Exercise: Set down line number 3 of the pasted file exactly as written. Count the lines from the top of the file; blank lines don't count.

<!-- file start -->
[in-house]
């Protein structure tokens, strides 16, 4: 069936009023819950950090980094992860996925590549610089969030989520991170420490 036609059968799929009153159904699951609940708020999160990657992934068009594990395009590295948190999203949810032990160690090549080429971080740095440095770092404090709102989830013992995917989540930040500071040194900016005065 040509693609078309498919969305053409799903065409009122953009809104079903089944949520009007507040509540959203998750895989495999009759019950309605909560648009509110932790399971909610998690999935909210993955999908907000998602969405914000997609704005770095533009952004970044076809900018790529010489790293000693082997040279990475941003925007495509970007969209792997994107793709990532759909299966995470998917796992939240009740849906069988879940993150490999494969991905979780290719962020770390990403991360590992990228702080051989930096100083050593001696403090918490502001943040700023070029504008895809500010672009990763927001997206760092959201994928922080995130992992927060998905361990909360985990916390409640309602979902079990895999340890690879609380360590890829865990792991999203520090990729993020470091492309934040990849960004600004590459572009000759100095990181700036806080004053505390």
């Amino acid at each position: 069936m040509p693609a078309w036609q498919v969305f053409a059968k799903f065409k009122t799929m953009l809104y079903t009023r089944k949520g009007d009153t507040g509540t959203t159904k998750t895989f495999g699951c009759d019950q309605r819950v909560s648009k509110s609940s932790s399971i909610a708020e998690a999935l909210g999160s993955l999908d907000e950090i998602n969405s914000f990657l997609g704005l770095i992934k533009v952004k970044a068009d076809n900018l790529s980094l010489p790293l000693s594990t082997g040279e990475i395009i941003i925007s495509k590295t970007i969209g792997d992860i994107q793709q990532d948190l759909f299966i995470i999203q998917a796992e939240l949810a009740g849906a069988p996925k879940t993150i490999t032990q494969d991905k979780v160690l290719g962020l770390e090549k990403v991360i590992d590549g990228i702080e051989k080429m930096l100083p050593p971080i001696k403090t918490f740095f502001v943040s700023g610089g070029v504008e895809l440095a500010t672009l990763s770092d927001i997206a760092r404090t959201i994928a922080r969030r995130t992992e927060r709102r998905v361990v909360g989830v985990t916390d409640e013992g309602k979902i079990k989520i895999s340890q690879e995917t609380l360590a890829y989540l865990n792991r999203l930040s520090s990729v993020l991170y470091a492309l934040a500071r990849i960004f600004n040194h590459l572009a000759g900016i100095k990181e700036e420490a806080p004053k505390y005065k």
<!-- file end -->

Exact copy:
């Amino acid at each position: 069936m040509p693609a078309w036609q498919v969305f053409a059968k799903f065409k009122t799929m953009l809104y079903t009023r089944k949520g009007d009153t507040g509540t959203t159904k998750t895989f495999g699951c009759d019950q309605r819950v909560s648009k509110s609940s932790s399971i909610a708020e998690a999935l909210g999160s993955l999908d907000e950090i998602n969405s914000f990657l997609g704005l770095i992934k533009v952004k970044a068009d076809n900018l790529s980094l010489p790293l000693s594990t082997g040279e990475i395009i941003i925007s495509k590295t970007i969209g792997d992860i994107q793709q990532d948190l759909f299966i995470i999203q998917a796992e939240l949810a009740g849906a069988p996925k879940t993150i490999t032990q494969d991905k979780v160690l290719g962020l770390e090549k990403v991360i590992d590549g990228i702080e051989k080429m930096l100083p050593p971080i001696k403090t918490f740095f502001v943040s700023g610089g070029v504008e895809l440095a500010t672009l990763s770092d927001i997206a760092r404090t959201i994928a922080r969030r995130t992992e927060r709102r998905v361990v909360g989830v985990t916390d409640e013992g309602k979902i079990k989520i895999s340890q690879e995917t609380l360590a890829y989540l865990n792991r999203l930040s520090s990729v993020l991170y470091a492309l934040a500071r990849i960004f600004n040194h590459l572009a000759g900016i100095k990181e700036e420490a806080p004053k505390y005065k």